2. In the past, we've been told to keep your back flat against the floor throughout the entire movement. Now we know that it's better to keep a neutral spine. That simply means your spine is in the strongest position to support you. A quick way to find it is to rock the pelvis back and then forward and then allow your pelvis to relax somewhere between those two extremes.
  3. If your back arches too much, that may mean your abs need time to build strength. Try propping your feet on a step or platform to give your back some support.

Alternatives to Crunches

While crunches are fine, there are plenty of other ways to work the abs without doing a single crunch. In fact, crunches aren't even the most effective ab exercise. And, some of the best exercises for your core are done using your entire body, not just your abs.

Great Ab Exercises

So, if you're over crunches, what are some new, different exercises you can do for a more functional core workout? Some options include:

  • Reverse woodchops with the band
  • Side bends with a medicine ball
  • Overhead squats
  • Med ball rotations with static lunges
  • Standing side crunch

It's great to incorporate exercises into your routine that work the abs naturally. For example, compound exercises like squats with an overhead press or pushups with a side plank almost always put quite a bit of emphasis on the core.

In addition, the more muscles you work during an exercise, the more functional that exercise is and the more calories you burn.

What About Flat Abs?

What if you want flatter abs or a six-pack? Or maybe you want to get rid of a muffin top. Is that something crunches can do for you?

Unfortunately, no. Spot reduction just doesn't work. It isn't possible to do an exercise for a specific body part in the hopes of burning fat from that one area. When you exercise, your body draws energy from the entire body, not just the part you're working.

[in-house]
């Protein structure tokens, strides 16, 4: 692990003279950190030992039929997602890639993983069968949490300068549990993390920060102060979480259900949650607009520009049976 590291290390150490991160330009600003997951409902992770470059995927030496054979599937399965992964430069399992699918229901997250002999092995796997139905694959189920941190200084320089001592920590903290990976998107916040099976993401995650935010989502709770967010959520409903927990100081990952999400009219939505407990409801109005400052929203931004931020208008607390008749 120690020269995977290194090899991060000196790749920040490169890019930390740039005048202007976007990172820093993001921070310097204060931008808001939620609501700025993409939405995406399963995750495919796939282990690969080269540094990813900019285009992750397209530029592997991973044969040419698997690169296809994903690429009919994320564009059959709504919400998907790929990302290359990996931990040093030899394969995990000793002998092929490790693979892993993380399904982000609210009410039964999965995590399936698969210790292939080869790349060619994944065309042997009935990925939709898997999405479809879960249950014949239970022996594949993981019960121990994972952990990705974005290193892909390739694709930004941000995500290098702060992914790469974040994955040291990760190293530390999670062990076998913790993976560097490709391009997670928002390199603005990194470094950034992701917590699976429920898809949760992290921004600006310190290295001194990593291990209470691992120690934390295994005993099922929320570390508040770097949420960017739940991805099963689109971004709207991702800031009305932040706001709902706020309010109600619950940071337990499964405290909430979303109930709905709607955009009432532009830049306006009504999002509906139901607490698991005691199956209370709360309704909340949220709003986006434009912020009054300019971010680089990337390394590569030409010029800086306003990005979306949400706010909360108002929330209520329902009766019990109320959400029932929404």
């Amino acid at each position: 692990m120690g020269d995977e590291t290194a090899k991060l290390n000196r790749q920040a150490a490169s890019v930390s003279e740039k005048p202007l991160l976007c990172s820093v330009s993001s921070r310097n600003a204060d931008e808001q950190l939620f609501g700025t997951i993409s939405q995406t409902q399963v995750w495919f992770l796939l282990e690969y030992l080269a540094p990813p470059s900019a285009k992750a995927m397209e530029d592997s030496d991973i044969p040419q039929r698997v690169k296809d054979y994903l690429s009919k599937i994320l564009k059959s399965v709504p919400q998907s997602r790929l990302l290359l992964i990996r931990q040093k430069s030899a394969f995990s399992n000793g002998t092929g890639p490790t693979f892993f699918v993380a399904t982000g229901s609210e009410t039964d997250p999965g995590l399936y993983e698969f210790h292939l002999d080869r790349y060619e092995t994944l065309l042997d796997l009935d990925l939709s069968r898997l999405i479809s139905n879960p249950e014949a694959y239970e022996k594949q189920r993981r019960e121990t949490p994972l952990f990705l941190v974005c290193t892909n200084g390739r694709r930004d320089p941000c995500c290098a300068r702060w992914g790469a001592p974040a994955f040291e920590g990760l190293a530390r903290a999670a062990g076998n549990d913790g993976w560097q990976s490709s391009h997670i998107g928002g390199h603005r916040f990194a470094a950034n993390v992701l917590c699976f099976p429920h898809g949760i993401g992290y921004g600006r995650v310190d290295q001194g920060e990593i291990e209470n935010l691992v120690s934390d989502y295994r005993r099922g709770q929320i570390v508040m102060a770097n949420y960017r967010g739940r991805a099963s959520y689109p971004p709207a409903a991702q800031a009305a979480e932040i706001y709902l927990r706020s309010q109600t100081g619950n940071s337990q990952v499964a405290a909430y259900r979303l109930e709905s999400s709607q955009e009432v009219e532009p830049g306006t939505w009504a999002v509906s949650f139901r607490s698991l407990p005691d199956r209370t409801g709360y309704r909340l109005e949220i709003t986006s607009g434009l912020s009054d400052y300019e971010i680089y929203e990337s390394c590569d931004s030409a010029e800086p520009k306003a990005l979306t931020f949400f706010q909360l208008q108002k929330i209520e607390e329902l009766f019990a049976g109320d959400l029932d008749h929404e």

So, what can you do? You can learn more about belly fat and the kind of exercise you need to do to reduce overall body fat. We don't have control where we lose the fat. We just have to exercise and hope that fat eventually comes off where we want it to.

How to Target Belly Fat

  • Try HIIT Workouts - High intensity interval training has been shown to target belly fat. If you're new to HIIT training, start with beginner interval training and work your way up to more advanced training.
  • Lift Weights - Lifting weights not only helps you lose body fat, it can specifically help you lose belly fat. Studies have shown that people who lift weights along with doing cardio have less belly fat than people who don't.
  • Examine Your Diet - You've probably heard that flat abs are made in the kitchen and there's a reason for that saying. Your diet is where you can make the most progress with losing belly fat. Start by getting an idea of how many calories you need and then keep a food diary to track your eating habits.

The truth is, it's not easy getting rid of belly fat, but it's still very important to work your core. A strong back and strong abs are the foundation of all your daily movements, so no matter how they look, they need to be strong.

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Article Sources
  • Sternlicht, E., et al. 2007. Electromyographic comparison of a stability ball crunch with a traditional crunch. The Journal of Strength and Conditioning Research, 21 (2), 506–509.